4:00 AM alarm, dressed in literally every piece of clothing I have, we begin our trek to the very spot where great adventurers start, Everest Basecamp. The valley has an unearthly glow, the air is piercingly cold, and haunting silence follows us as we enter into the cove of monumental mountains. Memorials lined the trail as we came up, serving as reminder for all those lost to the undiscerning Holy Mother. I think back to Tenzing and Hillary in the 50’s and what crazed badasses they must have been. Only the inconceivably brave and questionably sane would want to continue beyond this point. The energy is intense even at this altitude, and it is hard to imagine what an expedition of that magnitude would be like. We were the first ones to Basecamp that morning. Momentarily pulling off our gloves, we snapped as many photos as we could before freezing temperatures forced our fingers back in.

"Haunting silence follows us as we enter into the cove of monumental mountains."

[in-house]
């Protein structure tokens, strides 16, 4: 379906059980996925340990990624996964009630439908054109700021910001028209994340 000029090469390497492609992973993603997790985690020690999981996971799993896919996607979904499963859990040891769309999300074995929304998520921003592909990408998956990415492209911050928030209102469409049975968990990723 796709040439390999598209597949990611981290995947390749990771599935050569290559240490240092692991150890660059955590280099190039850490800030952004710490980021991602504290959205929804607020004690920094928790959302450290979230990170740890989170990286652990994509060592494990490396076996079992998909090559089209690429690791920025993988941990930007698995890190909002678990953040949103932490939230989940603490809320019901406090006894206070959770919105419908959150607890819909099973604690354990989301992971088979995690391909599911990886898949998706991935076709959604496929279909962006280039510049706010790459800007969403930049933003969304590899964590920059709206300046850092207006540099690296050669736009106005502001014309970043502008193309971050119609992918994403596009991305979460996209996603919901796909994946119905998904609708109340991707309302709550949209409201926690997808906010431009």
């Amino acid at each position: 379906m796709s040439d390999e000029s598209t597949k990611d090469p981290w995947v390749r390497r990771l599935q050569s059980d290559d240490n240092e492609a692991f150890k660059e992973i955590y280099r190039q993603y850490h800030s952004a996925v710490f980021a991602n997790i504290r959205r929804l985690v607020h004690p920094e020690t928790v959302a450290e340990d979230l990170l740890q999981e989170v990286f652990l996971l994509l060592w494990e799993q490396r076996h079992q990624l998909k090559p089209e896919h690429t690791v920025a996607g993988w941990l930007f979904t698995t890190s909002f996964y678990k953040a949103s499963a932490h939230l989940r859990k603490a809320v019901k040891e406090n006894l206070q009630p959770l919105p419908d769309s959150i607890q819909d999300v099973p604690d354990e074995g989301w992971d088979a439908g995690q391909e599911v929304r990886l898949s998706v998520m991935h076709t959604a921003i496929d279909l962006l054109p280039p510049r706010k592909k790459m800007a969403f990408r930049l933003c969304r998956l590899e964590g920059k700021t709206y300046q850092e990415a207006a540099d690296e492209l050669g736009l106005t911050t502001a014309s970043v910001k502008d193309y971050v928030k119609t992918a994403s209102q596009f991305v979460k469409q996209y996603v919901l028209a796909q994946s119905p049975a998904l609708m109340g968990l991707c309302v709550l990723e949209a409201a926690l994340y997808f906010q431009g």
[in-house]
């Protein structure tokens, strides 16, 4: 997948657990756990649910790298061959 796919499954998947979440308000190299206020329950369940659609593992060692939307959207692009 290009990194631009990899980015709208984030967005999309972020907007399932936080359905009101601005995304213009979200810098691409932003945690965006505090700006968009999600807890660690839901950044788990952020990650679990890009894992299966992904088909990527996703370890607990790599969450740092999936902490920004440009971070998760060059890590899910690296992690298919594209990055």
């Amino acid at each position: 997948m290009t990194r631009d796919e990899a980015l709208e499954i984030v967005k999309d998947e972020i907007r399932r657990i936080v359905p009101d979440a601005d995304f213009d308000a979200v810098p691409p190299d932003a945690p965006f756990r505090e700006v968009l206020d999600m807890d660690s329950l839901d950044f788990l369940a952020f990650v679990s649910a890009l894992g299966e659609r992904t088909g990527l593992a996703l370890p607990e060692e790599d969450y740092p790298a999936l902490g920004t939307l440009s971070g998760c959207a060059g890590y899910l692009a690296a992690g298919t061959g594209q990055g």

Given no altitude constraints, we see how far we can make it down that same day. What took three days to ascend we cover in eleven hours of trekking. Collapsing just before sunset with jelly legs, we treat ourselves to something to eat other than dal and rice. Thanksgiving came and went while we were in serious nowhere Nepal hiking our asses three days out from the main EBC trail to the highway in Salleri to catch a jeep, no turkey this year. Wrapping our mangled and bruised feet with duct tape, I think again, “maybe we should have rested after Annapurna Circuit…” We’ve both come down with colds and something resembling mild frost bite or stress induced eczema, the skin on our hands and feet are peeling like crazy. And we are still facing a 5,000 foot climb over a couple  mile span. Exhausted, I focus on the goal: $6 steak and a hot shower- it was going on seven days without.  Kathmandu is only 170 miles from Salleri, our exit point for this trek, but it would take roughly eleven hours to cover due to the utter shit roads. At 5:00 AM we jam eleven people and a rooster into a jeep meant for seven and the battle for shoulder room ensues.